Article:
Andrew revisited, plus wacky, toothy excess to boot
Doesn’t time fly?
Last week marked the 15th anniversary of Hurricane Andrew making landfall in Florida at Cutler Ridge/Homestead, just south of Miami. The date was Aug. 24.
Andrew was a Category 5 storm - OK, it took a few years for the weather gurus to upgrade it to Cat 5 status, but it eventually got there - and, despite the damage of Katrina and Rita and Charley and all the rest of the big blows in the past few years, Andrew was a bigger hurricane.
We’ve been in somewhat of a lull of late in hurricane activity in the Sunshine State. Last year has been termed as “relatively calm” by weather watchers, and despite the devastation caused by Hurricane Dean to Jamaica and the Yucatan Peninsula last week, we’ve been spared yet again - so far this season.
But back to Andrew.
Here are some factoids on that hurricane:
In today’s dollars, Hurricane Andrew resulted in $22.7 billion in insured losses.
Those losses are computed against 680,239 claims.
With the unprecedented growth in Florida, a repeat of Hurricane Andrew today would cause an estimated $42 billion in insured losses.
Ten insurers in Florida and one in Louisiana became insolvent after Andrew.
Andrew occurred during an ebb in hurricane frequency, unlike now.
A grand jury investigation reported that in many instances the building code in Miami-Dade County, while the strongest in the nation, had not been enforced.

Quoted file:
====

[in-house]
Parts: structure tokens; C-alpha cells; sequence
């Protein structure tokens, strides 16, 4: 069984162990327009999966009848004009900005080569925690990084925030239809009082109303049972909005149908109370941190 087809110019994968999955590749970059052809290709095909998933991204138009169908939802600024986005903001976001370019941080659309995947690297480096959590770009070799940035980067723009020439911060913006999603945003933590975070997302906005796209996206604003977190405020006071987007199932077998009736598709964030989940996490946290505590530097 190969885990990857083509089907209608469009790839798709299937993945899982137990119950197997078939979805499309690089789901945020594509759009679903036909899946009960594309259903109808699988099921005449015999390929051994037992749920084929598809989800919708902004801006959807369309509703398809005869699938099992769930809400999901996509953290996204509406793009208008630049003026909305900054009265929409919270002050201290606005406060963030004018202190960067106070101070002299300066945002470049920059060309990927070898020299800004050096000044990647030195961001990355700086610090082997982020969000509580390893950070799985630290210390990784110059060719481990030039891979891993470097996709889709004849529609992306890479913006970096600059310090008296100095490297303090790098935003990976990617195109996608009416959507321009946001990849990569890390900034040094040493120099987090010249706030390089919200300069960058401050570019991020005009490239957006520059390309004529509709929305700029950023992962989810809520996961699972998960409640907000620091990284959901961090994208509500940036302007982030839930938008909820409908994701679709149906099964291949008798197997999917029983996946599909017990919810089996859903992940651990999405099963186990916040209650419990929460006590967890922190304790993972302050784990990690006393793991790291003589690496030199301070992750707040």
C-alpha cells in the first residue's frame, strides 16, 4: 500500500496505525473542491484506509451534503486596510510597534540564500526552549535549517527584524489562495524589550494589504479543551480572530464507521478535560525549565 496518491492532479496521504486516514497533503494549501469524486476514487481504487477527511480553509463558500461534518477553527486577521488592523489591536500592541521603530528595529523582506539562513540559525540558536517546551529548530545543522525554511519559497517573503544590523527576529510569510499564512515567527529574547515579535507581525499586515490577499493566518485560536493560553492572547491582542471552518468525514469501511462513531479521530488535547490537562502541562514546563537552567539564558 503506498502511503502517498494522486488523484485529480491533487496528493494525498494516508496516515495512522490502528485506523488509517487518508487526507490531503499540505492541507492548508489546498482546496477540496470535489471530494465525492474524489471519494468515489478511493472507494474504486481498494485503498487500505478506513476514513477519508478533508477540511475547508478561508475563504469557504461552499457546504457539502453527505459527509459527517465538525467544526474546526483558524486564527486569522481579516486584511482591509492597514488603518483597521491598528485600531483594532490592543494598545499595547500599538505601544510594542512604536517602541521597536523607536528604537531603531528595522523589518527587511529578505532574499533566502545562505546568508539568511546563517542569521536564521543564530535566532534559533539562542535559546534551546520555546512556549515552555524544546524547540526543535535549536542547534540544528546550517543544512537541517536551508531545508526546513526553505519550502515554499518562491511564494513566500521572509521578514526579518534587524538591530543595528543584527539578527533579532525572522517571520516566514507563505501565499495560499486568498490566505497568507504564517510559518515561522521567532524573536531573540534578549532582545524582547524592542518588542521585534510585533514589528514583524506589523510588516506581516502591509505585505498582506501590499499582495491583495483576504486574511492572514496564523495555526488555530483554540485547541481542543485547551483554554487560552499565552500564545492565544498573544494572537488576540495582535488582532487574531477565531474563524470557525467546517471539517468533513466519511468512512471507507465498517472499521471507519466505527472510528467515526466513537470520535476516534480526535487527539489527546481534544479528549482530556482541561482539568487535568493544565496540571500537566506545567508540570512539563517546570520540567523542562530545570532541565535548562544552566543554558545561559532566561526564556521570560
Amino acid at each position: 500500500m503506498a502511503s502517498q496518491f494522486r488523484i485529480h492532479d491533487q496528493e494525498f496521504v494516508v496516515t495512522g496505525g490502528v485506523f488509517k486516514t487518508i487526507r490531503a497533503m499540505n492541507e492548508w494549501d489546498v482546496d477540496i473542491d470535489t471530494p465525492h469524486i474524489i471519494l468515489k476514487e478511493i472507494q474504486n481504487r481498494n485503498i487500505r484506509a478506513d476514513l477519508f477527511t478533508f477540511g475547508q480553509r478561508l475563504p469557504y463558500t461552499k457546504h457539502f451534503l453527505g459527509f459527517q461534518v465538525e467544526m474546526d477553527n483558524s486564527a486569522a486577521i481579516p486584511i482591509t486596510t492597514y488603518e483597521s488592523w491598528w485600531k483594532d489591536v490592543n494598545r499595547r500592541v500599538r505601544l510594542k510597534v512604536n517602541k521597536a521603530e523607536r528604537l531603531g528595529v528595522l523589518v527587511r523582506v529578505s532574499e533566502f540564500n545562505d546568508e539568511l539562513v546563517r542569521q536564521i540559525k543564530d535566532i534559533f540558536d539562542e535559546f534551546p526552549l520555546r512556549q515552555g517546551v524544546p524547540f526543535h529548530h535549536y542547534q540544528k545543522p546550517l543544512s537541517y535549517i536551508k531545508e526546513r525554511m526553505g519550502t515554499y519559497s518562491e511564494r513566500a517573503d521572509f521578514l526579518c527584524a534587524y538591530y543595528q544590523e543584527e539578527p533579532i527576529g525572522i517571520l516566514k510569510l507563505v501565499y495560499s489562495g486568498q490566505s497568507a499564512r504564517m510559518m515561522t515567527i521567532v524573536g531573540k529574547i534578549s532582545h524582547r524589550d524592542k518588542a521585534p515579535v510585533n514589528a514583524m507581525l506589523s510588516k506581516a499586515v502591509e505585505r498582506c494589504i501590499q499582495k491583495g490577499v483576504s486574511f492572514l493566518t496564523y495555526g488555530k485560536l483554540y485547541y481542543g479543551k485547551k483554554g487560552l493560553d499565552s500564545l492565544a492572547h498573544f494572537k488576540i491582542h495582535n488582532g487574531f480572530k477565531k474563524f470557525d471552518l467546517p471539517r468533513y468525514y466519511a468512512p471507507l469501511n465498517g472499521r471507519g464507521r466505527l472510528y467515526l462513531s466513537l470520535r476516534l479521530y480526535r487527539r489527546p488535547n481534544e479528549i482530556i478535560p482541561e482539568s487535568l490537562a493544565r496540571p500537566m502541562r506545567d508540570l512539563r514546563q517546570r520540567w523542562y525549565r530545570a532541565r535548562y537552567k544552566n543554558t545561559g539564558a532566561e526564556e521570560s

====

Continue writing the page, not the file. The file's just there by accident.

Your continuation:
Florida officials eventually decided to revamp building codes, demanding better and more storm-efficient structures. Then came 2004, with Charley, Frances, Ivan and Jeanne criss-crossing the state, and it was determined that despite the fortified codes, the new buildings still couldn’t withstand 140-mph winds.
Hey, what can? A bomb shelter?
What’s scary is the notation that Florida’s population has increased from about 13 million in 1992 to more than 17 million today, something like a 25 percent increase.
And we’re in an up-spike of hurricane activity that is expected to last at least another decade.
What to do?
There is a bit of levity that has been floated around for a while by emergency management officials, some comments which must be spurred by Miami Herald columnist and Florida author Dave Barry. It goes like this:
“Yes, hurricane season is an exciting time to be in Florida. If you're new to the area, you're probably wondering what you need to do to prepare for the possibility that we'll get hit by ‘the big one.'
“Based on our experiences, we recommend that you follow this simple three-step hurricane preparedness plan:
“STEP 1. Buy enough food and bottled water to last your family for at least three days.
“STEP 2. Put these supplies into your car.
“STEP 3. Drive to Nebraska and remain there until Thanksgiving.
“Unfortunately, statistics show that most people will not follow this sensible plan. Most people will foolishly stay here in Florida.”
The National Hurricane Survival Initiative has hit on these factoids, but not in Barry’s satirical tone.
The Tallahassee-based group has pointed out that Hurricane Andrew caused 15 deaths directly and 25 deaths indirectly.
The group has come up with some scary results based on a Mason-Dixon poll of late. You’ve probably read this before, but since we’re gearing up for the peak of hurricane season, please review:
- 52 percent of those polled have no family disaster plan.
- 53 percent don’t feel vulnerable to a hurricane or related tornado or flooding.
- (Memo to readers: have you seen the flooding issues in the Midwest?)
- 61 percent have no hurricane survival kit.
- 88 percent have taken no steps to make their homes stronger.